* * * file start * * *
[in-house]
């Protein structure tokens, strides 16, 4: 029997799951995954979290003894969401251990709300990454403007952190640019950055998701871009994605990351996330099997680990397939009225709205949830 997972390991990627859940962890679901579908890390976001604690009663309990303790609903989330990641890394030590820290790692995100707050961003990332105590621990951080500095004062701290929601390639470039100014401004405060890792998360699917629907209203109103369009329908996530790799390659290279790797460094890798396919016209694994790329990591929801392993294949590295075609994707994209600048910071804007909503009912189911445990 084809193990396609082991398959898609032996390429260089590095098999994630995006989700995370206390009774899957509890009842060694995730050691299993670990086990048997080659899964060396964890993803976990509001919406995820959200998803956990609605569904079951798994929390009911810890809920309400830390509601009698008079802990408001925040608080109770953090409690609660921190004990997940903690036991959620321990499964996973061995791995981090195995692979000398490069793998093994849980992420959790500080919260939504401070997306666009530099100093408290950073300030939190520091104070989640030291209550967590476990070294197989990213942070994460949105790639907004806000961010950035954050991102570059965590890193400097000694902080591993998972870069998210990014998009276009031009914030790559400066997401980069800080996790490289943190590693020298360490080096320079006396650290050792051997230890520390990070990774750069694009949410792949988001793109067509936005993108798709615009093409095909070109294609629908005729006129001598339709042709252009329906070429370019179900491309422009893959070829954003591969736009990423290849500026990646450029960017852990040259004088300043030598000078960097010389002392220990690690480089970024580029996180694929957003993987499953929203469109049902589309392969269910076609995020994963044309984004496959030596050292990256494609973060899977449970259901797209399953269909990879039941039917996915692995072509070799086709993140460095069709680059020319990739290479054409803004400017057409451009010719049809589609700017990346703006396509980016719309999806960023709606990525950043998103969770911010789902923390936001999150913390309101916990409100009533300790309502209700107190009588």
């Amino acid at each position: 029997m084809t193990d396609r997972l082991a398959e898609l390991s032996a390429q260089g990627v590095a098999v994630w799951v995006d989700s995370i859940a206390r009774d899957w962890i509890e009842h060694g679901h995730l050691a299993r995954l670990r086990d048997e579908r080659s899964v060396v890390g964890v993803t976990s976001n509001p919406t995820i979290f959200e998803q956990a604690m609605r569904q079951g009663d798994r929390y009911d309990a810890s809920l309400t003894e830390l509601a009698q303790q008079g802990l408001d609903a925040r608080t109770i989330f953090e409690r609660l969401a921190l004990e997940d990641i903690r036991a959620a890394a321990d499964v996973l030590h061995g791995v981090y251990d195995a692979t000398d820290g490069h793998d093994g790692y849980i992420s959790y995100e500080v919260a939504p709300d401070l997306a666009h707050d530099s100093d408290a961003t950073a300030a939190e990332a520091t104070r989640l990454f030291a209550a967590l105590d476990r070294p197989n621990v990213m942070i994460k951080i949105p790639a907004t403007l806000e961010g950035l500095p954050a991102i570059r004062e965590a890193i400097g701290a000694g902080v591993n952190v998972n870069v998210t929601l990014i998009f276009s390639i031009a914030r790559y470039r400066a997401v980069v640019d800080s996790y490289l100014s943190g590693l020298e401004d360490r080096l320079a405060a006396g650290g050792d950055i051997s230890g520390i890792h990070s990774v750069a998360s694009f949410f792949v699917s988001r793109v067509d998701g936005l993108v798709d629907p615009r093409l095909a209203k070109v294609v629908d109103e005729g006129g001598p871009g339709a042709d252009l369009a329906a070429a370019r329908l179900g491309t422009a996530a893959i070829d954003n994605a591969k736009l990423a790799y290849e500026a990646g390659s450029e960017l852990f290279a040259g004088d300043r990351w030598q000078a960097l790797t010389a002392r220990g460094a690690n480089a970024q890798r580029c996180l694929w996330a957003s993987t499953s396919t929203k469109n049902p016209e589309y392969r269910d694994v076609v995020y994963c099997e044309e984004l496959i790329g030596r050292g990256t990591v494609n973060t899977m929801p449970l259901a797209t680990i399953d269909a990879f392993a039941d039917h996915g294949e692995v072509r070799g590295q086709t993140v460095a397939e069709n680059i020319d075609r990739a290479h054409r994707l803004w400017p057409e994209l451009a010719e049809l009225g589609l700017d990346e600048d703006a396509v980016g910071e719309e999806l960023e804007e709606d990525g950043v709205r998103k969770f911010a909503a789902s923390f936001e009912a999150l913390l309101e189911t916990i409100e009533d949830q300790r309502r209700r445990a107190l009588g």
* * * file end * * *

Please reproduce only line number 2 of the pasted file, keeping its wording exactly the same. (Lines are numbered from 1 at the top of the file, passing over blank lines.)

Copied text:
């Protein structure tokens, strides 16, 4: 029997799951995954979290003894969401251990709300990454403007952190640019950055998701871009994605990351996330099997680990397939009225709205949830 997972390991990627859940962890679901579908890390976001604690009663309990303790609903989330990641890394030590820290790692995100707050961003990332105590621990951080500095004062701290929601390639470039100014401004405060890792998360699917629907209203109103369009329908996530790799390659290279790797460094890798396919016209694994790329990591929801392993294949590295075609994707994209600048910071804007909503009912189911445990 084809193990396609082991398959898609032996390429260089590095098999994630995006989700995370206390009774899957509890009842060694995730050691299993670990086990048997080659899964060396964890993803976990509001919406995820959200998803956990609605569904079951798994929390009911810890809920309400830390509601009698008079802990408001925040608080109770953090409690609660921190004990997940903690036991959620321990499964996973061995791995981090195995692979000398490069793998093994849980992420959790500080919260939504401070997306666009530099100093408290950073300030939190520091104070989640030291209550967590476990070294197989990213942070994460949105790639907004806000961010950035954050991102570059965590890193400097000694902080591993998972870069998210990014998009276009031009914030790559400066997401980069800080996790490289943190590693020298360490080096320079006396650290050792051997230890520390990070990774750069694009949410792949988001793109067509936005993108798709615009093409095909070109294609629908005729006129001598339709042709252009329906070429370019179900491309422009893959070829954003591969736009990423290849500026990646450029960017852990040259004088300043030598000078960097010389002392220990690690480089970024580029996180694929957003993987499953929203469109049902589309392969269910076609995020994963044309984004496959030596050292990256494609973060899977449970259901797209399953269909990879039941039917996915692995072509070799086709993140460095069709680059020319990739290479054409803004400017057409451009010719049809589609700017990346703006396509980016719309999806960023709606990525950043998103969770911010789902923390936001999150913390309101916990409100009533300790309502209700107190009588």